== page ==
Edinburgh Napier's Dr Adrian Davis part of group of experts calling UK governments to prioritise active travel over car travel
The UK governments need to stop prioritising the car if they are serious about improving children’s physical and mental health, experts have warned.
10 April 2018
9 January 2020
In a letter to all four UK transport ministers, a group of leading health and transport academics from Edinburgh Napier and the University of Edinburgh has called for focus to be placed on active travel opportunities for schoolchildren rather than car travel.
Writing in the British Journal of Sports Medicine, the group has criticised the dominance of the ‘windscreen perspective’, believing it has resulted in politicians and highway engineers operating from a driver’s point of view rather than looking at the bigger picture and the benefits of active travel to youngsters.
Since the 1980s, the average length of a school journey for 11-16 year-olds has nearly doubled to just under four miles. This, coupled with investment in road building far exceeding that for active travel, has resulted in a steady demise in the number of children walking or cycling to school.
They also argue that because of the increase in cars transporting children to school and for other journeys, the age at which parents will allow their children to go to school by themselves has been steadily creeping up amid road safety fears.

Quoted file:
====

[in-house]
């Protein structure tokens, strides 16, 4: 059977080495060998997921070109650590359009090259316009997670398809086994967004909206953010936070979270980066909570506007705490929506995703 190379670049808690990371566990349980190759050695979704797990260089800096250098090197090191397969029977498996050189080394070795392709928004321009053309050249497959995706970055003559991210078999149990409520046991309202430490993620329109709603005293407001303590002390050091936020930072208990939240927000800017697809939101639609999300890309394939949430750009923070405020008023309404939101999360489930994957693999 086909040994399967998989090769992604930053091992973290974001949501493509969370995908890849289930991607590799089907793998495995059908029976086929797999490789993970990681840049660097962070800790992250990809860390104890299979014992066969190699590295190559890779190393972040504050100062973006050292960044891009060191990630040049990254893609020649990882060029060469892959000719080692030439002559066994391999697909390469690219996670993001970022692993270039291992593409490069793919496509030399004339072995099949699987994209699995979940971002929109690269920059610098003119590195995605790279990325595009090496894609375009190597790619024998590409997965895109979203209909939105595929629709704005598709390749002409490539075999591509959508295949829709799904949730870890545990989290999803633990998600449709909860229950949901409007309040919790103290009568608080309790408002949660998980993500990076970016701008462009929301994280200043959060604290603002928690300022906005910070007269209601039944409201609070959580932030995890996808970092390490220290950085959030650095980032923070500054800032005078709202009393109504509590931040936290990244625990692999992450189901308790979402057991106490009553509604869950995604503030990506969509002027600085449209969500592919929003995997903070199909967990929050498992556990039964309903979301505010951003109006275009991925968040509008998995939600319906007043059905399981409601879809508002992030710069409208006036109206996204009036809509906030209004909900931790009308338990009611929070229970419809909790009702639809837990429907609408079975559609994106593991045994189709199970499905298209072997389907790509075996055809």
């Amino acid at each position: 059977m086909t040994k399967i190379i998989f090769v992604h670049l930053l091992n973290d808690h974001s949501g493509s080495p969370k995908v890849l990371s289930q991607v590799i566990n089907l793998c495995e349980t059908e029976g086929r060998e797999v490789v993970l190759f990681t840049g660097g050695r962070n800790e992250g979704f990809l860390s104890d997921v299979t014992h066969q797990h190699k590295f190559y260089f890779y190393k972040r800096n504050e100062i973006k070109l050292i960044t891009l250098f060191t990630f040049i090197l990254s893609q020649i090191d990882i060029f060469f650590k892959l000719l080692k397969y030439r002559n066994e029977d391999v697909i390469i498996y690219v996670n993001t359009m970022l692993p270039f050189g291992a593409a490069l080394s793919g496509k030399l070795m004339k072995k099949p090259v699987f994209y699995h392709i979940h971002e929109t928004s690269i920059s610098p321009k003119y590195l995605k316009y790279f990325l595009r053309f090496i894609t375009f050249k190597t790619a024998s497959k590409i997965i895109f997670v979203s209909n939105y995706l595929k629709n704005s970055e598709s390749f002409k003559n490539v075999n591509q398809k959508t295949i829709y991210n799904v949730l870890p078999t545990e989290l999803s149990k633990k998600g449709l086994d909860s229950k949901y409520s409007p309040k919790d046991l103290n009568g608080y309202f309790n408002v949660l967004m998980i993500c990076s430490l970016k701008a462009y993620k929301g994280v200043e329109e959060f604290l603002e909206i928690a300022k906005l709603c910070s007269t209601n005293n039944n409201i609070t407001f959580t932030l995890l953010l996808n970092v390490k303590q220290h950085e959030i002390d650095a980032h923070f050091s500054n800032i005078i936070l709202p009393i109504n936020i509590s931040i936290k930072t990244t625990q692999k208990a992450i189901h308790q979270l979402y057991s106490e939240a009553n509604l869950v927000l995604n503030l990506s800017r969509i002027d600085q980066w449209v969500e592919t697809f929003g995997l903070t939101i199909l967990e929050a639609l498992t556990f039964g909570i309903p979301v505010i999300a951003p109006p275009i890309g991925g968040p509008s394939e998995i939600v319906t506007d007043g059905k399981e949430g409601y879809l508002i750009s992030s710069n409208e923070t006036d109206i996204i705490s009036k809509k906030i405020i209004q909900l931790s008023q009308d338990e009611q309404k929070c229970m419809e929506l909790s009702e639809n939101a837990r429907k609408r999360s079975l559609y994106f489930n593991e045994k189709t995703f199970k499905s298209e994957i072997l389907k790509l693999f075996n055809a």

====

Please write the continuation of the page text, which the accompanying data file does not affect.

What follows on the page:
The academic group is calling for change to combat this, with the introduction of safe routes to school and across local communities, like those pioneered by Germany, The Netherlands and Denmark, top of the list.
They are also calling for the further rollout of the successful Sustainable Travel Towns programme – a £15million scheme that has significantly reduced car use in three towns across the UK. The scheme has been found to boost economic growth, cut carbon emissions and promote quality of life in the areas it has been adopted.
Closer collaboration within transport and public health sectors, national and local funding and road-space relocation to walking and cycling are also on the group’s list of recommendations.
Dr Adrian Davis of Edinburgh Napier’s Transport Research Institute said: “The windscreen perspective of cars first and pedestrians and cyclists last has to end if today’s and future generations are to lead healthier and more physically active lives, which can only happen with safer streets to reduce road danger. This will bring many other benefits including cleaner air, less congestion, and better towns and cities. We must give back to children the independent mobility that adults enjoyed by physically making safer streets. This will benefit all. But it will only happen if politicians choose to prioritise active travel.”
The full paper, first published in the British Journal of Sports Medicine today (10 April), can be viewed here.